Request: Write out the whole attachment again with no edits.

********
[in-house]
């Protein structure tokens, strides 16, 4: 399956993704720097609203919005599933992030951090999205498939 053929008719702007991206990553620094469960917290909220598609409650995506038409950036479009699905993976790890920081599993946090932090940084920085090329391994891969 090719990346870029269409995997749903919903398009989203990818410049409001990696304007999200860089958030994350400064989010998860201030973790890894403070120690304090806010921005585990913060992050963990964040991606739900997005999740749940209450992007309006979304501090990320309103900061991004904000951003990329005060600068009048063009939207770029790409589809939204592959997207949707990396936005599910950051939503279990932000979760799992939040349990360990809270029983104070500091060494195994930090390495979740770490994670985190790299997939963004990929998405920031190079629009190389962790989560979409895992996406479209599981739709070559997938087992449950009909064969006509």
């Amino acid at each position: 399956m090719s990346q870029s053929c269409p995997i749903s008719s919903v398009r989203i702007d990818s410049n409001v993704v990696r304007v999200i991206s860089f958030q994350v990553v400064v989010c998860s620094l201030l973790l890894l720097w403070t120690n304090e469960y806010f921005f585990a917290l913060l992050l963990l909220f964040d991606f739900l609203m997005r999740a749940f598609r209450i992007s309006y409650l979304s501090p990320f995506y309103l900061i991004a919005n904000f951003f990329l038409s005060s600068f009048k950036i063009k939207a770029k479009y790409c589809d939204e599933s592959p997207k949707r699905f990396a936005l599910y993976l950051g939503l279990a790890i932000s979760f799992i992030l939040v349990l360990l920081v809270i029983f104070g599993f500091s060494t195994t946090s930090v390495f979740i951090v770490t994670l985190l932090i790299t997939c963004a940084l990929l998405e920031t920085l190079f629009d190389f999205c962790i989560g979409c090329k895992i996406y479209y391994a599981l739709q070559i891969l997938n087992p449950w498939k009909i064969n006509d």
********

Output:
[in-house]
């Protein structure tokens, strides 16, 4: 399956993704720097609203919005599933992030951090999205498939 053929008719702007991206990553620094469960917290909220598609409650995506038409950036479009699905993976790890920081599993946090932090940084920085090329391994891969 090719990346870029269409995997749903919903398009989203990818410049409001990696304007999200860089958030994350400064989010998860201030973790890894403070120690304090806010921005585990913060992050963990964040991606739900997005999740749940209450992007309006979304501090990320309103900061991004904000951003990329005060600068009048063009939207770029790409589809939204592959997207949707990396936005599910950051939503279990932000979760799992939040349990360990809270029983104070500091060494195994930090390495979740770490994670985190790299997939963004990929998405920031190079629009190389962790989560979409895992996406479209599981739709070559997938087992449950009909064969006509």
């Amino acid at each position: 399956m090719s990346q870029s053929c269409p995997i749903s008719s919903v398009r989203i702007d990818s410049n409001v993704v990696r304007v999200i991206s860089f958030q994350v990553v400064v989010c998860s620094l201030l973790l890894l720097w403070t120690n304090e469960y806010f921005f585990a917290l913060l992050l963990l909220f964040d991606f739900l609203m997005r999740a749940f598609r209450i992007s309006y409650l979304s501090p990320f995506y309103l900061i991004a919005n904000f951003f990329l038409s005060s600068f009048k950036i063009k939207a770029k479009y790409c589809d939204e599933s592959p997207k949707r699905f990396a936005l599910y993976l950051g939503l279990a790890i932000s979760f799992i992030l939040v349990l360990l920081v809270i029983f104070g599993f500091s060494t195994t946090s930090v390495f979740i951090v770490t994670l985190l932090i790299t997939c963004a940084l990929l998405e920031t920085l190079f629009d190389f999205c962790i989560g979409c090329k895992i996406y479209y391994a599981l739709q070559i891969l997938n087992p449950w498939k009909i064969n006509d």